Written by: Muhammed Drammeh, student/Islamic Leadership School
Ramadan is a time of fasting and renewing our mind, body, and spirit. Eating right is a part of that renewal, not only cleansing our bodies through the fast but replenishing it with nutrients that will be beneficial and not cause more harm than good.
Eating healthy is very important, especially in the month we’re supposed to be fasting. For some reason many people gain more weight fasting instead of losing it. Find out how you can stay healthy while increasing you’re taqwa during Ramadan.
Eat of the good things which We have provided for you. (2:173)
Eat of what is lawful and wholesome on the earth.(2:168)
The best diet for Ramadan:
Best diet for Ramadan since there are only two meals throughout the day would be a diet filled with nutrients that will last and once packed with energy to get you through the day and not deprive you of hydration and muscle breakdown.
- Diets should include foods rick in fruit, vegetable, beans, lentils, “good” rice and grains. Basically foods that contain complex carbs for lasting energy and less calories for larger portions of foods. Carbs are good if they’re complex, if their simple like rice or bread choose wheat or brown, and have protein along with it. Diets should also include foods with fiber. Dates are a great example as well as many grains, fruits, and vegetables.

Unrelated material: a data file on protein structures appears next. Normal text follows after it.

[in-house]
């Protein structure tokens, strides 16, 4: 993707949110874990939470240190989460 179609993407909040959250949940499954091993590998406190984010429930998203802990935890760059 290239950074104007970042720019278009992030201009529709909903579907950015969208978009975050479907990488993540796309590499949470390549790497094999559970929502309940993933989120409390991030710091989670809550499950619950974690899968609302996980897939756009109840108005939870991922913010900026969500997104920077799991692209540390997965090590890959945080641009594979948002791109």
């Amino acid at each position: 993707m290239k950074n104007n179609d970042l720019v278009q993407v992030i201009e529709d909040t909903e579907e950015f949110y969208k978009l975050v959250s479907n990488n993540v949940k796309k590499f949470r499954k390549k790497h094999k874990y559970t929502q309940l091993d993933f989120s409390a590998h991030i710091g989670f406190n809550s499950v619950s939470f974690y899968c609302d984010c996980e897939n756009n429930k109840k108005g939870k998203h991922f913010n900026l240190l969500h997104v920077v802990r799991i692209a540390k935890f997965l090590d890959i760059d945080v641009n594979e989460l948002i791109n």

- Eat real food, not processed and junk food. Junk foods like chips, candies, and more are basically void of nutrients and should not be used as a side dish (believe me, I’ve seen it before). How will you have any energy to get you through a long day of fasting and long night of prayer if your food gives you nothing in return for eating it?
Avoid “white” food, fried foods, and foods high in fat sugar, salt, and oil. Fried foods are heavy in oil and that makes them harder to digest, especially when they’re the first foods to be eaten after a long fast. White foods (i.e. white bread, white rice, white sugar, etc.) can fall into some of the above categories, but they’re worth the mention for what not to eat. White breads are made from white flour, which is processed and stripped of the nutrition that should be in bread and the same goes for rice and even the type of sugar you use. While I love a good bowl of pasta, a hefty portion of potatoes or rice with meat, these are all carbohydrates to minimize during Ramadan. Carbohydrates are converted into sugars and can eventually take their toll on your body way after you’ve finished eating. When you do have your carbohydrates, be sure to pair them with protein-rich foods like beans, meat, or eggs to balance the meal.
As they say, this is an example of a “swapportunity”.
Balancing your foods and meals are really important even when you’re eating healthy all the time. Water and other hydrating drinks are good all the time, but not coffee or tea. So are fruits and vegetables (complex carbs), but not white bread and white rice (simple carbs). A positive approach to eating healthy is simply just slowly replacing what you have with choices a little more healthy. It’s not hard, for example if you’re used to having rice, you can easily swap that for a healthier choice like brown or basmati rice. Alternatives to unhealthy foods are already similar to the foods you already eat so switching them won’t be that hard. Although you’re not eating unhealthy foods, changing doesn’t have to be hard, and healthy doesn’t necessarily mean that it doesn’t taste good . There are many great tasty, halal, and healthy food options out there. Be sure to look for them.